There are mine. Now, let's hear yours!

Friday, September 14, 2012

Time Traveling Tunes

I'm here to tell you, time travel is not only possible, but I take part in it fairly regularly.

My time machine of choice - music.

I know, I know. It seems mundane, but do you have any idea how much a DeLorean costs? Plus, with everyone having cellphones, there are fewer and fewer phone booths for me to utilize during my excellent adventures. And I'm on the wrong side of the pond to access the Tardis. All in all, given financial and geographic limitations, music is currently my best option.

The songs that really move me quickly through time are the one that are also attached to favorite movies of my childhood. They bring up all sorts of memories of who I watched them with, where I was at the time, what was going on in my life outside the viewing. It can be a fun side trip to make during the day and when I return, it's generally only about three to four minutes from when I left.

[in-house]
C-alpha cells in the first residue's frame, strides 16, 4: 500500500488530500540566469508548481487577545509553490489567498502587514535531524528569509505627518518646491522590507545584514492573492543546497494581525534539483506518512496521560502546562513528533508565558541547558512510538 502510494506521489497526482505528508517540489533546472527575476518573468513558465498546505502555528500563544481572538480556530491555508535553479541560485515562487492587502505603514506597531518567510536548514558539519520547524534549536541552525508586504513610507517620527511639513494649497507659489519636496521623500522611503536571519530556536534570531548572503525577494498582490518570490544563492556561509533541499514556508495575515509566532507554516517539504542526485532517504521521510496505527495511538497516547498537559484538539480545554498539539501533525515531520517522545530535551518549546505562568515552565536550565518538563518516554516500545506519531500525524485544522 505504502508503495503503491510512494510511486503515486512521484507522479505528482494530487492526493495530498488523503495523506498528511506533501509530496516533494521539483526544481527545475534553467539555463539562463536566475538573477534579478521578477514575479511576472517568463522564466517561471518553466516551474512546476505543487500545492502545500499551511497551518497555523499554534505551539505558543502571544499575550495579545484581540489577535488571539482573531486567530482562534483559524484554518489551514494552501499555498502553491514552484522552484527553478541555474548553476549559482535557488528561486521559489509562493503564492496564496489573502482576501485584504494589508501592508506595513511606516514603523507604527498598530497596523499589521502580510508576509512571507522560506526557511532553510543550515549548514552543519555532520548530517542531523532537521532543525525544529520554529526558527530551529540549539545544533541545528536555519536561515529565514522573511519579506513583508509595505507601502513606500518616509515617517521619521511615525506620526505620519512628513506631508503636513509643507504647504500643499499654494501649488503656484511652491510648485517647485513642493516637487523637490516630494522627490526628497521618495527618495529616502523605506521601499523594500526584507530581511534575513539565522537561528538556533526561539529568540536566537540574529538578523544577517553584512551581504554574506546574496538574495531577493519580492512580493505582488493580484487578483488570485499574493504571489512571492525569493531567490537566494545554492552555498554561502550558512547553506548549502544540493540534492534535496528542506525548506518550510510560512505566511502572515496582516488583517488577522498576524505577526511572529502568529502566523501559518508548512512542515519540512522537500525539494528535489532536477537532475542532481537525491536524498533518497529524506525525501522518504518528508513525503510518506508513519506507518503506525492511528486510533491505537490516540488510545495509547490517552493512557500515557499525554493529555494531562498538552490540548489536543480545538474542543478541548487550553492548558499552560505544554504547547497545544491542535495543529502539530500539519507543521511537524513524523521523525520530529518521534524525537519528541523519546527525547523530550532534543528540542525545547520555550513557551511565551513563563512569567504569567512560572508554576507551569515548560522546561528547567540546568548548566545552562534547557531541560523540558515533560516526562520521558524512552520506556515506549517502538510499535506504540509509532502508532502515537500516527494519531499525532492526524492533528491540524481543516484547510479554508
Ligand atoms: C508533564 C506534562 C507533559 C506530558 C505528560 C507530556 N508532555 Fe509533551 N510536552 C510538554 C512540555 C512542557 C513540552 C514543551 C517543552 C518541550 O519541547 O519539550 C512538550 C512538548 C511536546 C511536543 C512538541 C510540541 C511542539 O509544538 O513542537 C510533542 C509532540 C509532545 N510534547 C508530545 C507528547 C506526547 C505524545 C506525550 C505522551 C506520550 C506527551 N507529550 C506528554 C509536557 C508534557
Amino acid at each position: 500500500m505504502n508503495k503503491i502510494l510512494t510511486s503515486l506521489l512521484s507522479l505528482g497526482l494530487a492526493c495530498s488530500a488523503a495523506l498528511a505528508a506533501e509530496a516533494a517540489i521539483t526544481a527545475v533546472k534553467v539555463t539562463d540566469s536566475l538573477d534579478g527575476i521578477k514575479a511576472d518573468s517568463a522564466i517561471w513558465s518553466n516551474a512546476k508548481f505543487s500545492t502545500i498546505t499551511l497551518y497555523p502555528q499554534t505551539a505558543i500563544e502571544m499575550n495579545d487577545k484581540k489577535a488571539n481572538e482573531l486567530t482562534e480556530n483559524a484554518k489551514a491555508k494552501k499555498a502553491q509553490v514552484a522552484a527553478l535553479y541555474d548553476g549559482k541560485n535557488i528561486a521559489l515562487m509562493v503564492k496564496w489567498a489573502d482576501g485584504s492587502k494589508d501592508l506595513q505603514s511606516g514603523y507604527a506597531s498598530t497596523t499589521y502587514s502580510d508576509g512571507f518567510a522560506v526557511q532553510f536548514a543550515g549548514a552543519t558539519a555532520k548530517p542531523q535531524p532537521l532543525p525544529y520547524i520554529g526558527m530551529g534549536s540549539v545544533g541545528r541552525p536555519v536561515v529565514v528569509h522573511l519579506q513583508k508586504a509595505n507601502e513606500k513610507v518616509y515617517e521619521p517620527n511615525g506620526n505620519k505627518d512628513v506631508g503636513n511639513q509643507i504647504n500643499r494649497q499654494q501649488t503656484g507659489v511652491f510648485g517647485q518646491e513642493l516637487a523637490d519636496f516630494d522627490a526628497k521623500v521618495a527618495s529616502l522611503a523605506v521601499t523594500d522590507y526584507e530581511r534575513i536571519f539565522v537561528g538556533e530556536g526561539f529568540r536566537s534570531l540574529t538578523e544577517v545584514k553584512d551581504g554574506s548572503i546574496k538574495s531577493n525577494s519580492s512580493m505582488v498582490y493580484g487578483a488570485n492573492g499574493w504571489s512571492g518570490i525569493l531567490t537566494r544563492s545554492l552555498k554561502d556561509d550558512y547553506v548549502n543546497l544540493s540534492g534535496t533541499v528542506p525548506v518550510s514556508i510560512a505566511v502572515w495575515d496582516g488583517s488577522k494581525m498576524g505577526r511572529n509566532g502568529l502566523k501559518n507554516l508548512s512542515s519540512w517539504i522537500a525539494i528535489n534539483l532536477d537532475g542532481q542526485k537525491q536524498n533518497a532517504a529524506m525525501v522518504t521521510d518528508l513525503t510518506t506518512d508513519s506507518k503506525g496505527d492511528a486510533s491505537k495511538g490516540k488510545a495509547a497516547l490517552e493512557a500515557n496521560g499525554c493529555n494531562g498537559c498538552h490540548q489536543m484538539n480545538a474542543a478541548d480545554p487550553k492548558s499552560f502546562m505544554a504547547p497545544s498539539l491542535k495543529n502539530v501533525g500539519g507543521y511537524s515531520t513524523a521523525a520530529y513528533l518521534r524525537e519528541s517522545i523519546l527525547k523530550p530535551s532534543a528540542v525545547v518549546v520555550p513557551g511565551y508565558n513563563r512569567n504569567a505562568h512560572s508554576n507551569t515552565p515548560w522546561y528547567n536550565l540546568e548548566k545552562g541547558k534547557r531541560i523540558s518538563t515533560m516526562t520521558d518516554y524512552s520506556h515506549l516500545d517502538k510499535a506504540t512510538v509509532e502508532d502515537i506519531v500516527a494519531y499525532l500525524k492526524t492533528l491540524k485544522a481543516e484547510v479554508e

Here are a couple of my favored vehicles for time jumps:

 Side note on this one, I've heard rumors that Roomie likes to belt
this one out whenever she goes to her parents' and sees that 
they've changed anything. 

Much to my sister's chagrin, I used to pretend she was Averman 
when we sang along to this scene, just so I could give her 
noogies. Pay attention around 1:28 to see what I mean. 

 My friends and I haven't had too many "Which of the Sex in the 
City quartet are you?" conversations. But we've had plenty of
such talks involving these girls. I'm totally Samantha, by
the way. Who doesn't want to write a book called
The Aliens Next Door

Each one of these songs is so indelibly tied to my memories of childhood that all I need to hear are the first few notes and nostalgia rises up in the ol' chest cavity.

What tunes get your wistful reminiscences going?

Thursday, September 13, 2012

My introduction to magic...

The books I read when I was a kid have had the most lasting impact on my life. I think this can be said for many people. I know that it can be said for Roald Dahl’s Matilda. After all, he wrote:

So Matilda’s strong young mind continued to grow, nurtured by voices of all those authors who had sent their books out into the world like ships on the sea. These books gave Matilda a hopeful and comforting message: You are not alone.